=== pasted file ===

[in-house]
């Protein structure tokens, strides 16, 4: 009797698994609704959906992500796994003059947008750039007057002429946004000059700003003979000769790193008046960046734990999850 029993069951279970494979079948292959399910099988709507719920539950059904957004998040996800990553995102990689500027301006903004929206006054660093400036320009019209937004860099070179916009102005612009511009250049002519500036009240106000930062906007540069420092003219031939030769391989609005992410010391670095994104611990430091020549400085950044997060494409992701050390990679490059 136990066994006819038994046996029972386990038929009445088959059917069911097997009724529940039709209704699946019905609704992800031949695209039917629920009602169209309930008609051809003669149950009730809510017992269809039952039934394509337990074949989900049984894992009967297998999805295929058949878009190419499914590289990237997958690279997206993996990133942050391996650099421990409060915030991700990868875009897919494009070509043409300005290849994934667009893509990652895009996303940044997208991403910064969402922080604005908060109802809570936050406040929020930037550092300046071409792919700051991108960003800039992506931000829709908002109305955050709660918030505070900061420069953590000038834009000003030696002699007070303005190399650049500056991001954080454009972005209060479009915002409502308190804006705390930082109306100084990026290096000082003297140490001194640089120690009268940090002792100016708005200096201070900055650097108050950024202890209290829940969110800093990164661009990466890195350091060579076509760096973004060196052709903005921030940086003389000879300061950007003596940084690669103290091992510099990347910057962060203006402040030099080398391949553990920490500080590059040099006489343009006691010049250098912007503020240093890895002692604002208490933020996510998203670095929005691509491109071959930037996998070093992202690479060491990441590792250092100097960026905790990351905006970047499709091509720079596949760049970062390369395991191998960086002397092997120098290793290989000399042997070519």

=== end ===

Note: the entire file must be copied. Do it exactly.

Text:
[in-house]
């Protein structure tokens, strides 16, 4: 009797698994609704959906992500796994003059947008750039007057002429946004000059700003003979000769790193008046960046734990999850 029993069951279970494979079948292959399910099988709507719920539950059904957004998040996800990553995102990689500027301006903004929206006054660093400036320009019209937004860099070179916009102005612009511009250049002519500036009240106000930062906007540069420092003219031939030769391989609005992410010391670095994104611990430091020549400085950044997060494409992701050390990679490059 136990066994006819038994046996029972386990038929009445088959059917069911097997009724529940039709209704699946019905609704992800031949695209039917629920009602169209309930008609051809003669149950009730809510017992269809039952039934394509337990074949989900049984894992009967297998999805295929058949878009190419499914590289990237997958690279997206993996990133942050391996650099421990409060915030991700990868875009897919494009070509043409300005290849994934667009893509990652895009996303940044997208991403910064969402922080604005908060109802809570936050406040929020930037550092300046071409792919700051991108960003800039992506931000829709908002109305955050709660918030505070900061420069953590000038834009000003030696002699007070303005190399650049500056991001954080454009972005209060479009915002409502308190804006705390930082109306100084990026290096000082003297140490001194640089120690009268940090002792100016708005200096201070900055650097108050950024202890209290829940969110800093990164661009990466890195350091060579076509760096973004060196052709903005921030940086003389000879300061950007003596940084690669103290091992510099990347910057962060203006402040030099080398391949553990920490500080590059040099006489343009006691010049250098912007503020240093890895002692604002208490933020996510998203670095929005691509491109071959930037996998070093992202690479060491990441590792250092100097960026905790990351905006970047499709091509720079596949760049970062390369395991191998960086002397092997120098290793290989000399042997070519």